If the governor were to outsource administration of the public schools, the first thing that would happen is a complete review of the current administrators. This is what such a survey of State Board of Education files would reveal:

- There are more than 100 school district officials in Illinois who currently make more than the governor himself. More than 100 school officials are paid an annual salary of $200,000 or more. Three years ago there were only 15 making that much.

- All but a few of the 100 highest paid school administrators work for districts in the Chicago suburbs.

- They are not just district superintendents rolling in dough. Some are the district under bosses.

- According to state records for 2005, the highest paid Illinois public school district official is James Hintz, who worked in Lincolnshire's Stevenson High School District 125. Mr. Hintz' salary in 2005 was $361,146.

That was quite a feat, considering that Hintz was not even the superintendent. He worked as the assistant superintendent for business services, commonly known as the business manager. He made $100,000 more per year than the actual superintendent.

That wasn't always the case. Mr. Hintz' base salary ballooned as part of a lucrative retirement deal. Under the state retirement system, it is an employee's final year salary that is used to formulate pension benefits.

Therefore, since retiring at the end of last school year, Mr. Hintz has been receiving pension checks totaling $200,000 a year and will continue to do so until the day he dies.

How can this happen? John Bauman, the executive director of the State Teacher's Retirement system, told me that his personal opinion is Hintz' retirement package was "legal, but devious."

"That's his opinion," said Hintz, 56, who now works as an educational consultant in addition to collecting his $200,000 annual school pension. "Everything was done with the full knowledge of the school board and met all the provisions of the teacher retirement system."

Indeed, the practice of padding career-ending salaries to boost school administrators' pensions became so common that the Illinois General Assembly recently passed legislation capping pre-retirement pay increases at 6 percent.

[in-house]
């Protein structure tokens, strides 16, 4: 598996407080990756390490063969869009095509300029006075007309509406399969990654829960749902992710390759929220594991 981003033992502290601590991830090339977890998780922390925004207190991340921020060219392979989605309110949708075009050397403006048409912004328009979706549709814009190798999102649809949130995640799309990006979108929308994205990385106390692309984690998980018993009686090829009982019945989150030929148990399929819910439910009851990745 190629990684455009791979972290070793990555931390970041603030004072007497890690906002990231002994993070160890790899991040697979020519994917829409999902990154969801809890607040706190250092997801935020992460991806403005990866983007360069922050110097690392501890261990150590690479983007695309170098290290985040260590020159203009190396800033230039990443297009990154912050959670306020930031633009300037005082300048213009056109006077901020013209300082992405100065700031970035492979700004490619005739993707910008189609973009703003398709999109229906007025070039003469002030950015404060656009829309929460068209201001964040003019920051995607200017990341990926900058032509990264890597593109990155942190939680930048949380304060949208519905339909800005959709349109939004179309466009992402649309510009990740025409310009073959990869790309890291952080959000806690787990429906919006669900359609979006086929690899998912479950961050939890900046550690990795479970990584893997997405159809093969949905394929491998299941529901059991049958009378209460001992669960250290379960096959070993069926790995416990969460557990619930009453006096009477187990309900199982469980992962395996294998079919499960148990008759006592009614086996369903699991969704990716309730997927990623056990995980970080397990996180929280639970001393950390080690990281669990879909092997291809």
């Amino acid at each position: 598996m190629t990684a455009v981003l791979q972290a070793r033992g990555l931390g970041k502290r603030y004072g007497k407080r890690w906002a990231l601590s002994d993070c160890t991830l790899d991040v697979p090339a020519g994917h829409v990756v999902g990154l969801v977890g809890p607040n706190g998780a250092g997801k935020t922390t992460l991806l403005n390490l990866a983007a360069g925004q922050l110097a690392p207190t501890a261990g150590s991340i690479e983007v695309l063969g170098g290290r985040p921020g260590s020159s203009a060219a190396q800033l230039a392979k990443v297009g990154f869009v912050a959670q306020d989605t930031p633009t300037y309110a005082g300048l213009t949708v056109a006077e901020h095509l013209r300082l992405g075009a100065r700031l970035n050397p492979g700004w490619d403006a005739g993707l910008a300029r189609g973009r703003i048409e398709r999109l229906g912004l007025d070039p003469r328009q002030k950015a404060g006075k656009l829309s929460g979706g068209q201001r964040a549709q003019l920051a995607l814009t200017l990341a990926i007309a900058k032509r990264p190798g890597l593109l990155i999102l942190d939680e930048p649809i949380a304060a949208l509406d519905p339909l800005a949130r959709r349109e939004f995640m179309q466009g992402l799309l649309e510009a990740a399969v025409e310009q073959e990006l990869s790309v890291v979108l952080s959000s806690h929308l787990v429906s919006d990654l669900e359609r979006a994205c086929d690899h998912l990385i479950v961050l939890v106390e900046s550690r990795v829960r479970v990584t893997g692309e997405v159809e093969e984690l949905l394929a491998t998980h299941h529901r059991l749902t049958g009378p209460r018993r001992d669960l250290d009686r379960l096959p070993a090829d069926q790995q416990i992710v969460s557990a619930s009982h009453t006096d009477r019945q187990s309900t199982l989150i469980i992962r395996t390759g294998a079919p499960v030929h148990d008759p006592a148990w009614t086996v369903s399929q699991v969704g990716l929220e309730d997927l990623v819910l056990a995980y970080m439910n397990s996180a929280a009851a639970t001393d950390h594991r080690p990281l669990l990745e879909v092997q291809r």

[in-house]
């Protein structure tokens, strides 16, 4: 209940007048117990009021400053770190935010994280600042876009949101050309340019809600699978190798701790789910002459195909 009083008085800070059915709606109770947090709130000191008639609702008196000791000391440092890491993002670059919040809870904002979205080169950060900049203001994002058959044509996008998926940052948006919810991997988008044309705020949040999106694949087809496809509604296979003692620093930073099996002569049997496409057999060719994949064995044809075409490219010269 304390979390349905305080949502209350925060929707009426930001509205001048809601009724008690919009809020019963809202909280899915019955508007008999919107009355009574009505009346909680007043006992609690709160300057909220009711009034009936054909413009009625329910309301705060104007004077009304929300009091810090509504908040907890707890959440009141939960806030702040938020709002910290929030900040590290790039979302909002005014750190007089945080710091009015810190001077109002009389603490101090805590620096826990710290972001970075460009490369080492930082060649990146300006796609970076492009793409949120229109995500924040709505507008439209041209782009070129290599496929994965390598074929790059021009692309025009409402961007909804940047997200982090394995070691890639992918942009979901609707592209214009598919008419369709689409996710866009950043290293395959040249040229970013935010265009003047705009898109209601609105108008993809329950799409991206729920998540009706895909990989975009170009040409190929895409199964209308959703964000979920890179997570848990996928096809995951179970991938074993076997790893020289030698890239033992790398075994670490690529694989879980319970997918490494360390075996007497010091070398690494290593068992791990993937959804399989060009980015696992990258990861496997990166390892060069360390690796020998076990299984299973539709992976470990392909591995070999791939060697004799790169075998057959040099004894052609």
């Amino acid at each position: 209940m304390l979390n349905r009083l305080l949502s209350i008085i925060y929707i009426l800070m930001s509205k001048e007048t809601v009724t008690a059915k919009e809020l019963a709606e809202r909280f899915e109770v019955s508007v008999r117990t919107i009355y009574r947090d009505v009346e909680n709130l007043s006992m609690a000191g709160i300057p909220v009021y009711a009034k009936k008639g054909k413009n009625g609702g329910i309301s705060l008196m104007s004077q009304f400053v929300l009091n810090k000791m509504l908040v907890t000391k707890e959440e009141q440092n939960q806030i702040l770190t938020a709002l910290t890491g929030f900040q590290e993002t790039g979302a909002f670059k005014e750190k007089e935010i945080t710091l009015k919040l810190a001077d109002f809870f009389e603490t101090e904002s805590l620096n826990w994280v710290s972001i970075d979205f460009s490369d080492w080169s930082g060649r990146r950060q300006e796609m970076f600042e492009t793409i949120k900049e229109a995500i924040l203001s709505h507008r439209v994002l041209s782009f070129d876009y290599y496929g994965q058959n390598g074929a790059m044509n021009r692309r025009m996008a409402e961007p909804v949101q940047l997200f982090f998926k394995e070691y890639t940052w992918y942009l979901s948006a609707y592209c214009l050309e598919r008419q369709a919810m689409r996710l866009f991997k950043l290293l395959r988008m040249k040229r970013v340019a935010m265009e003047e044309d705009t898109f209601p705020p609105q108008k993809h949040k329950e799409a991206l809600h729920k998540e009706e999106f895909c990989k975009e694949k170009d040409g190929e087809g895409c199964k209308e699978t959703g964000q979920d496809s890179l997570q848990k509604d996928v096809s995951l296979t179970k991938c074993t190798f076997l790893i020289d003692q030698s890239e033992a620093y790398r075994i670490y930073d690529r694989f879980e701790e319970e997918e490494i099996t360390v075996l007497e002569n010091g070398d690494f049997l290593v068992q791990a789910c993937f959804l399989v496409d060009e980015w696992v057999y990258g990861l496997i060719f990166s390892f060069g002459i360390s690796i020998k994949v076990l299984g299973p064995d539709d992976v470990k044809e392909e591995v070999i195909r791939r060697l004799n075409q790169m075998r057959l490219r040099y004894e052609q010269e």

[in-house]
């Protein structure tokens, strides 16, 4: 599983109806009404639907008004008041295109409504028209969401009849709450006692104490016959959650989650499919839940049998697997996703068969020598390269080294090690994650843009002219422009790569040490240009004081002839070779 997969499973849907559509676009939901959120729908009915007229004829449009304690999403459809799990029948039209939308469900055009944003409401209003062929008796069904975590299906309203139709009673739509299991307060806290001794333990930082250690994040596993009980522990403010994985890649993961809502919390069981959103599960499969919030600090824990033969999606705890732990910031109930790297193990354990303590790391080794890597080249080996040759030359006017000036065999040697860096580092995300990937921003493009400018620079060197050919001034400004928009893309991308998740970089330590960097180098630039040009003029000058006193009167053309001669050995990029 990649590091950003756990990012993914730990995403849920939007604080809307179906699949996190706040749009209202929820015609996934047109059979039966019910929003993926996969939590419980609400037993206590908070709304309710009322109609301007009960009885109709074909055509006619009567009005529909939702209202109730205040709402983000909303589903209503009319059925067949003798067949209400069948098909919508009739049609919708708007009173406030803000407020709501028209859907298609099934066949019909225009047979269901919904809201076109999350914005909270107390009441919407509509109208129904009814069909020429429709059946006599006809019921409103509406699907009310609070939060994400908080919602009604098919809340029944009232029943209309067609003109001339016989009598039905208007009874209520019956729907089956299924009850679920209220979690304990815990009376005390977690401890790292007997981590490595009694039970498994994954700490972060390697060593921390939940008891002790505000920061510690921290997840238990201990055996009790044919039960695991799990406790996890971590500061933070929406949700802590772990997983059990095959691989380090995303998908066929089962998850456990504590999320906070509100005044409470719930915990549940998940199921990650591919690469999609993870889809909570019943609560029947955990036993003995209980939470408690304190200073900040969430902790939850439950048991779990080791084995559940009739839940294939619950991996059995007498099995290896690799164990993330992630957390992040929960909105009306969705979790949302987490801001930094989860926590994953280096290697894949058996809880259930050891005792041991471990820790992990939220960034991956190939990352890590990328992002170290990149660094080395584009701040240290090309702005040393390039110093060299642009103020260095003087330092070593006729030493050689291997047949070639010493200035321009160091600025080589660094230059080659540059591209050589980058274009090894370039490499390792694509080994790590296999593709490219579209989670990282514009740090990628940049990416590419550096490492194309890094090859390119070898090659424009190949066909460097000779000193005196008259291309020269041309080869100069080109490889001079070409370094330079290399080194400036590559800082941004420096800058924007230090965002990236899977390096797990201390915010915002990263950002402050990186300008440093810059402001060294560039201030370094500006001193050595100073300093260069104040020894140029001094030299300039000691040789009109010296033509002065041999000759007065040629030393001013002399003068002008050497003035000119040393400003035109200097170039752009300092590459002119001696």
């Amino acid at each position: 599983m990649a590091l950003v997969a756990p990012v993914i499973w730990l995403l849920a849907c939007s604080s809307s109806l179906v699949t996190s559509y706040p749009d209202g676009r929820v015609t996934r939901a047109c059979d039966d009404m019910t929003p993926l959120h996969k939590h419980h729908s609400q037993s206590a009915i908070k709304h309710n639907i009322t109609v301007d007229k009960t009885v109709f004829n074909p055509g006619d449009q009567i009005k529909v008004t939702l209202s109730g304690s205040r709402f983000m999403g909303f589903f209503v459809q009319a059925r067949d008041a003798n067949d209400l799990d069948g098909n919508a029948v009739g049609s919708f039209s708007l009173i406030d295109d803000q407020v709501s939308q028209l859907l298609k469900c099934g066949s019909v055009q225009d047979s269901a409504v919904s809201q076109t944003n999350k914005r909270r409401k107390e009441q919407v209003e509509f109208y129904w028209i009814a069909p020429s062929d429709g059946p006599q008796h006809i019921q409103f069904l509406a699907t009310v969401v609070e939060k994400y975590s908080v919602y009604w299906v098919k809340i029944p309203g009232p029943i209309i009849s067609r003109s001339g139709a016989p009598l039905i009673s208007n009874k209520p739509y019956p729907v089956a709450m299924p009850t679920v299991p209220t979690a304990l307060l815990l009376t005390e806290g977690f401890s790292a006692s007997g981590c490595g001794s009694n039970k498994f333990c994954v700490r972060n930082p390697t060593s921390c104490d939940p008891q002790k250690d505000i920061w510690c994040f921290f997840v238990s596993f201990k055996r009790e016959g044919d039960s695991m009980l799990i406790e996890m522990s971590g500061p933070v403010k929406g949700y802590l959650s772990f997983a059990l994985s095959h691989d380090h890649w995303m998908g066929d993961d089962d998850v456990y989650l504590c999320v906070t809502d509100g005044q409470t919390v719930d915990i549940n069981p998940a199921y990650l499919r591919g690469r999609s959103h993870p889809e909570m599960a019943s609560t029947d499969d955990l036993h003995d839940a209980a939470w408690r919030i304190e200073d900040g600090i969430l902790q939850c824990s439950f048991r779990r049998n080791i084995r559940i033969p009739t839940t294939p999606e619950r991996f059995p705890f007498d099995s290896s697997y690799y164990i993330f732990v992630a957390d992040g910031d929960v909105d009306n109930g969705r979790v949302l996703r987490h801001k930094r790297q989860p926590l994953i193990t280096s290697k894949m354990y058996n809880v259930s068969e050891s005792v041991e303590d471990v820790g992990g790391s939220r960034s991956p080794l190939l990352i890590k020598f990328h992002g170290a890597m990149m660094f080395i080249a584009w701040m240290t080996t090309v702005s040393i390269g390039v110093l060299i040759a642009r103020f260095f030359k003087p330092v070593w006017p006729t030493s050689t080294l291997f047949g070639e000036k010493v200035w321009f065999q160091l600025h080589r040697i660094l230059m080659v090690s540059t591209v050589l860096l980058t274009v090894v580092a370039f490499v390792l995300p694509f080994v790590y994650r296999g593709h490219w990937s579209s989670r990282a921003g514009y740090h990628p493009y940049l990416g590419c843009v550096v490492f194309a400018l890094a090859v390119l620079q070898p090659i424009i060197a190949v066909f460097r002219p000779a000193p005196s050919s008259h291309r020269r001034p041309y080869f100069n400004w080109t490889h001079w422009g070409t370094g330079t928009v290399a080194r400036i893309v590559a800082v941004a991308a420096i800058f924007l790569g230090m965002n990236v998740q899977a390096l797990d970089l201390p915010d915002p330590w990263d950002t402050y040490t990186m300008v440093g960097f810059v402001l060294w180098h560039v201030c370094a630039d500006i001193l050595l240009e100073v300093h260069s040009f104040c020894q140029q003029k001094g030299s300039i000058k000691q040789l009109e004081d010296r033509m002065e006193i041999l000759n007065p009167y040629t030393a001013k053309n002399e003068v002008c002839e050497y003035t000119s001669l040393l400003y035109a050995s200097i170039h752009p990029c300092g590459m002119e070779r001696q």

But even that won't necessarily put an end to Hintz-style golden parachutes. Bauman says "in situations where school boards feel that they have a need to compensate extraordinary performance or reward an administrator for a job well done over a career of service to the district at rates above 6 percent, they may continue to do so at their expense."

Still, there are way too many highly paid "public" school bosses in Illinois. Even a one-eyed corporate hatchet man could easily cut down the number of superintendents, assistant superintendents, business managers, assistant business managers and assistants to the assistants.

Under a business plan, district managers' positions would be consolidated, second tier administrators would be eliminated and private sector executive pay would be scaled back and decreased to public service levels.

The money that would be saved on this alone could result in the hiring of hundreds of new teachers to carry out the core function of our schools: educate children. There might even be a few bucks left over to start a performance incentive program for teachers, which would link improved test scores to bonus checks.

Judging by the most recent results of statewide science testing, something needs to be done. Almost three-quarters of Illinois' fourth- and eighth-graders flunked the test on physical, life and earth sciences. The results were even lower than five years and worse than the national average.

Selling the Illinois Lottery might be an easy answer. It certainly would be politically expedient for the governor if it could be tied up with a neat ribbon before the November election. It would pump some fast money into the schools. But if the cash just ends up fattening administrators' wallets, why not leave the Lotto alone?

Monday, June 05, 2006

Reckless Sale of State Assets By Senator Chris Lauzen

“A democracy cannot exist as a permanent form of government. It can only exist until the voters discover that they can vote themselves largesse from the public treasury. From that moment on, the majority always votes for the candidates promising the most benefits from the public treasury with the result that a democracy always collapses over loose fiscal policy, always followed by a dictatorship.” - attributed to Alexander Tytler, Scottish historian